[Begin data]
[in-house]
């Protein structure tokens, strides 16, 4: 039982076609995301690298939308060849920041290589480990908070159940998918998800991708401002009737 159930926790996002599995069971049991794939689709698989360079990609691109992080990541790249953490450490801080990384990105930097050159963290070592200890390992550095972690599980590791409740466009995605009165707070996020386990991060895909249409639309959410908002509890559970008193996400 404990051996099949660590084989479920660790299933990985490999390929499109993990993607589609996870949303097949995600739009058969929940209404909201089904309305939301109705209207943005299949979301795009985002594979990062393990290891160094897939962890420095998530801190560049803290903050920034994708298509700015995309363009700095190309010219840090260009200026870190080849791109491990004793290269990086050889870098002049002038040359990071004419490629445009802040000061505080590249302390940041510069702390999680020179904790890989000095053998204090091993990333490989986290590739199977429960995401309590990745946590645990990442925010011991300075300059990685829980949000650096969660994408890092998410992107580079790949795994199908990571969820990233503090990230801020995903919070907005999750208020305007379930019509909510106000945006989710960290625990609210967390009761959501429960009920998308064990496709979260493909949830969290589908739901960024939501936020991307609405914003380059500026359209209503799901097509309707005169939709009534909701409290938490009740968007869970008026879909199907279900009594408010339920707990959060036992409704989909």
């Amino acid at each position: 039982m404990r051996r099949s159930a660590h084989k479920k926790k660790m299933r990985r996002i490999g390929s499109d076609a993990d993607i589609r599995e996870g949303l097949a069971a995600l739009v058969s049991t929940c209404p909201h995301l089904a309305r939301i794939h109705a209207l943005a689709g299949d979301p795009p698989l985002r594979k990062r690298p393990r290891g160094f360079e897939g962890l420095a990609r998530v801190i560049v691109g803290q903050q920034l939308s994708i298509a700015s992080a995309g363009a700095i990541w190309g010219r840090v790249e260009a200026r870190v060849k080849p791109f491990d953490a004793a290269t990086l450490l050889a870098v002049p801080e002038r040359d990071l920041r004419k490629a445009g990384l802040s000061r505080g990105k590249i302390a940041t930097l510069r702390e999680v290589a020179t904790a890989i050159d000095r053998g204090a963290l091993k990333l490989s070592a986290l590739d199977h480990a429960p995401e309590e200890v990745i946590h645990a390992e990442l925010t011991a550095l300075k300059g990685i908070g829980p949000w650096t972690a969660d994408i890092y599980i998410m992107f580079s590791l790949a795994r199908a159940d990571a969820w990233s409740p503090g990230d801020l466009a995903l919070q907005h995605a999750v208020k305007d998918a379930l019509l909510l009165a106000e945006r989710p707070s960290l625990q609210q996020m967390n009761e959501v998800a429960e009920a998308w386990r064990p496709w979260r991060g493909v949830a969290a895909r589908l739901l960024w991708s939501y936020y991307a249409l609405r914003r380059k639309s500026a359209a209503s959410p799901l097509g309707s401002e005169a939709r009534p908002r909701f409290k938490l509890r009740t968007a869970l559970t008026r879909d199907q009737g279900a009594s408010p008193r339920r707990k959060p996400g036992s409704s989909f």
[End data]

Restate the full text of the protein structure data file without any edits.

[in-house]
């Protein structure tokens, strides 16, 4: 039982076609995301690298939308060849920041290589480990908070159940998918998800991708401002009737 159930926790996002599995069971049991794939689709698989360079990609691109992080990541790249953490450490801080990384990105930097050159963290070592200890390992550095972690599980590791409740466009995605009165707070996020386990991060895909249409639309959410908002509890559970008193996400 404990051996099949660590084989479920660790299933990985490999390929499109993990993607589609996870949303097949995600739009058969929940209404909201089904309305939301109705209207943005299949979301795009985002594979990062393990290891160094897939962890420095998530801190560049803290903050920034994708298509700015995309363009700095190309010219840090260009200026870190080849791109491990004793290269990086050889870098002049002038040359990071004419490629445009802040000061505080590249302390940041510069702390999680020179904790890989000095053998204090091993990333490989986290590739199977429960995401309590990745946590645990990442925010011991300075300059990685829980949000650096969660994408890092998410992107580079790949795994199908990571969820990233503090990230801020995903919070907005999750208020305007379930019509909510106000945006989710960290625990609210967390009761959501429960009920998308064990496709979260493909949830969290589908739901960024939501936020991307609405914003380059500026359209209503799901097509309707005169939709009534909701409290938490009740968007869970008026879909199907279900009594408010339920707990959060036992409704989909």
């Amino acid at each position: 039982m404990r051996r099949s159930a660590h084989k479920k926790k660790m299933r990985r996002i490999g390929s499109d076609a993990d993607i589609r599995e996870g949303l097949a069971a995600l739009v058969s049991t929940c209404p909201h995301l089904a309305r939301i794939h109705a209207l943005a689709g299949d979301p795009p698989l985002r594979k990062r690298p393990r290891g160094f360079e897939g962890l420095a990609r998530v801190i560049v691109g803290q903050q920034l939308s994708i298509a700015s992080a995309g363009a700095i990541w190309g010219r840090v790249e260009a200026r870190v060849k080849p791109f491990d953490a004793a290269t990086l450490l050889a870098v002049p801080e002038r040359d990071l920041r004419k490629a445009g990384l802040s000061r505080g990105k590249i302390a940041t930097l510069r702390e999680v290589a020179t904790a890989i050159d000095r053998g204090a963290l091993k990333l490989s070592a986290l590739d199977h480990a429960p995401e309590e200890v990745i946590h645990a390992e990442l925010t011991a550095l300075k300059g990685i908070g829980p949000w650096t972690a969660d994408i890092y599980i998410m992107f580079s590791l790949a795994r199908a159940d990571a969820w990233s409740p503090g990230d801020l466009a995903l919070q907005h995605a999750v208020k305007d998918a379930l019509l909510l009165a106000e945006r989710p707070s960290l625990q609210q996020m967390n009761e959501v998800a429960e009920a998308w386990r064990p496709w979260r991060g493909v949830a969290a895909r589908l739901l960024w991708s939501y936020y991307a249409l609405r914003r380059k639309s500026a359209a209503s959410p799901l097509g309707s401002e005169a939709r009534p908002r909701f409290k938490l509890r009740t968007a869970l559970t008026r879909d199907q009737g279900a009594s408010p008193r339920r707990k959060p996400g036992s409704s989909f």